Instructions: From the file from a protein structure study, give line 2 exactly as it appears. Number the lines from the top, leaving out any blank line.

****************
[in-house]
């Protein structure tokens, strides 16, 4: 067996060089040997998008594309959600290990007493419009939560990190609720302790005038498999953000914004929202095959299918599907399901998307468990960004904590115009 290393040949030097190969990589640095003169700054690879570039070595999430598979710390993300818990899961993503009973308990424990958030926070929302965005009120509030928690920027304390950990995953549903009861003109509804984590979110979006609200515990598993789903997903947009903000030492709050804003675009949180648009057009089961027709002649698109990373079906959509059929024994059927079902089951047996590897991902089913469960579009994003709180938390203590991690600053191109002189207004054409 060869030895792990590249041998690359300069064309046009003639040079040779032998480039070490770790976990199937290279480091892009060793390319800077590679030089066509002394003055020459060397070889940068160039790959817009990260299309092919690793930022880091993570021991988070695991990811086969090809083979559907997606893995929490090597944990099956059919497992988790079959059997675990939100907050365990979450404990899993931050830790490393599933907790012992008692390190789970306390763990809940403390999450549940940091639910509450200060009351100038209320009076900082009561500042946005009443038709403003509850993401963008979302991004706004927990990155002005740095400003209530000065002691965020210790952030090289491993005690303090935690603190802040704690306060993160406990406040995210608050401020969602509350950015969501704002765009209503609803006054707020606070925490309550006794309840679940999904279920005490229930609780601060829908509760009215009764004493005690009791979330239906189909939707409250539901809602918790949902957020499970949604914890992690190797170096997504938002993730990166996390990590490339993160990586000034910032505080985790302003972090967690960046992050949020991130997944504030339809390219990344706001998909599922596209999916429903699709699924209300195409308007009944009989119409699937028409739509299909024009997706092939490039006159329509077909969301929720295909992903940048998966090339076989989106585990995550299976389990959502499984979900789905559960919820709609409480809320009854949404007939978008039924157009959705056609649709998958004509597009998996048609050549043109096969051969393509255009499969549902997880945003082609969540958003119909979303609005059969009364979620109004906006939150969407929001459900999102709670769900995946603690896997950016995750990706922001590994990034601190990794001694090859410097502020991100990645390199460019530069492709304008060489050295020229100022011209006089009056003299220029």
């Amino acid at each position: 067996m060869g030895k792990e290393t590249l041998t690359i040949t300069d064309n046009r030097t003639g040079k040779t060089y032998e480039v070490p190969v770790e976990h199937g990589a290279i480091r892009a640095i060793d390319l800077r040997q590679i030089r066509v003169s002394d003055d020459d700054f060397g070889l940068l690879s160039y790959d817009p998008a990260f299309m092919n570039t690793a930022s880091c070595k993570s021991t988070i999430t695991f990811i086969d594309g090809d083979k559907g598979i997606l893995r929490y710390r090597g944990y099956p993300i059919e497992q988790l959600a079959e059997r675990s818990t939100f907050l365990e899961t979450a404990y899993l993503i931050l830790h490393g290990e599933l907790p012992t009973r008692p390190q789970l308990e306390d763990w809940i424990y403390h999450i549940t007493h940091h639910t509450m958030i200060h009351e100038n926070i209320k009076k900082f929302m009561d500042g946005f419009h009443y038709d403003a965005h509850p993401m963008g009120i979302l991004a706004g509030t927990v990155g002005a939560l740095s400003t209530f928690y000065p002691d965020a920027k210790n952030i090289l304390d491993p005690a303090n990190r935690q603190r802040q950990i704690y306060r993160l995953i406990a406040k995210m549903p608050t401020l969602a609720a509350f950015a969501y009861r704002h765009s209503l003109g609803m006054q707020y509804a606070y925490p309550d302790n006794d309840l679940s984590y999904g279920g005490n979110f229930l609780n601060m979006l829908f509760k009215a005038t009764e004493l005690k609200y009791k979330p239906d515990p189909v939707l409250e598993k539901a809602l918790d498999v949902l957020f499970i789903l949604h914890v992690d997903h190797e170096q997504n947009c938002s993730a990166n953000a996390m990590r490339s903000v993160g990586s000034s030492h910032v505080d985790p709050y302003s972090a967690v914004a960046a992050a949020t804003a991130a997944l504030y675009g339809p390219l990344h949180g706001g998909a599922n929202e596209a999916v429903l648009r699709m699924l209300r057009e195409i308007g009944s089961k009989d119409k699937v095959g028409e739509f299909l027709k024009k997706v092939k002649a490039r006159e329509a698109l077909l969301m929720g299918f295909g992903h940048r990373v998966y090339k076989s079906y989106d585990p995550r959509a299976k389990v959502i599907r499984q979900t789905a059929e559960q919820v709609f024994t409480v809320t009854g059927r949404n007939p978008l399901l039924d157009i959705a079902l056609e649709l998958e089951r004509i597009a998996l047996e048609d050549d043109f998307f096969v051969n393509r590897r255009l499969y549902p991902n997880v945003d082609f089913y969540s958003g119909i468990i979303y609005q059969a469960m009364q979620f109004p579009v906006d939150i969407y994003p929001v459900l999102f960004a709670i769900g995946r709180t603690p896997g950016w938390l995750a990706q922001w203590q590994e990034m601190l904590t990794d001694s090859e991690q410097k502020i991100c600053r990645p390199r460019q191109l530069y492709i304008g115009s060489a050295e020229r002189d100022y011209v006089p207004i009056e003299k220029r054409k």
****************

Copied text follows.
């Protein structure tokens, strides 16, 4: 067996060089040997998008594309959600290990007493419009939560990190609720302790005038498999953000914004929202095959299918599907399901998307468990960004904590115009 290393040949030097190969990589640095003169700054690879570039070595999430598979710390993300818990899961993503009973308990424990958030926070929302965005009120509030928690920027304390950990995953549903009861003109509804984590979110979006609200515990598993789903997903947009903000030492709050804003675009949180648009057009089961027709002649698109990373079906959509059929024994059927079902089951047996590897991902089913469960579009994003709180938390203590991690600053191109002189207004054409 060869030895792990590249041998690359300069064309046009003639040079040779032998480039070490770790976990199937290279480091892009060793390319800077590679030089066509002394003055020459060397070889940068160039790959817009990260299309092919690793930022880091993570021991988070695991990811086969090809083979559907997606893995929490090597944990099956059919497992988790079959059997675990939100907050365990979450404990899993931050830790490393599933907790012992008692390190789970306390763990809940403390999450549940940091639910509450200060009351100038209320009076900082009561500042946005009443038709403003509850993401963008979302991004706004927990990155002005740095400003209530000065002691965020210790952030090289491993005690303090935690603190802040704690306060993160406990406040995210608050401020969602509350950015969501704002765009209503609803006054707020606070925490309550006794309840679940999904279920005490229930609780601060829908509760009215009764004493005690009791979330239906189909939707409250539901809602918790949902957020499970949604914890992690190797170096997504938002993730990166996390990590490339993160990586000034910032505080985790302003972090967690960046992050949020991130997944504030339809390219990344706001998909599922596209999916429903699709699924209300195409308007009944009989119409699937028409739509299909024009997706092939490039006159329509077909969301929720295909992903940048998966090339076989989106585990995550299976389990959502499984979900789905559960919820709609409480809320009854949404007939978008039924157009959705056609649709998958004509597009998996048609050549043109096969051969393509255009499969549902997880945003082609969540958003119909979303609005059969009364979620109004906006939150969407929001459900999102709670769900995946603690896997950016995750990706922001590994990034601190990794001694090859410097502020991100990645390199460019530069492709304008060489050295020229100022011209006089009056003299220029």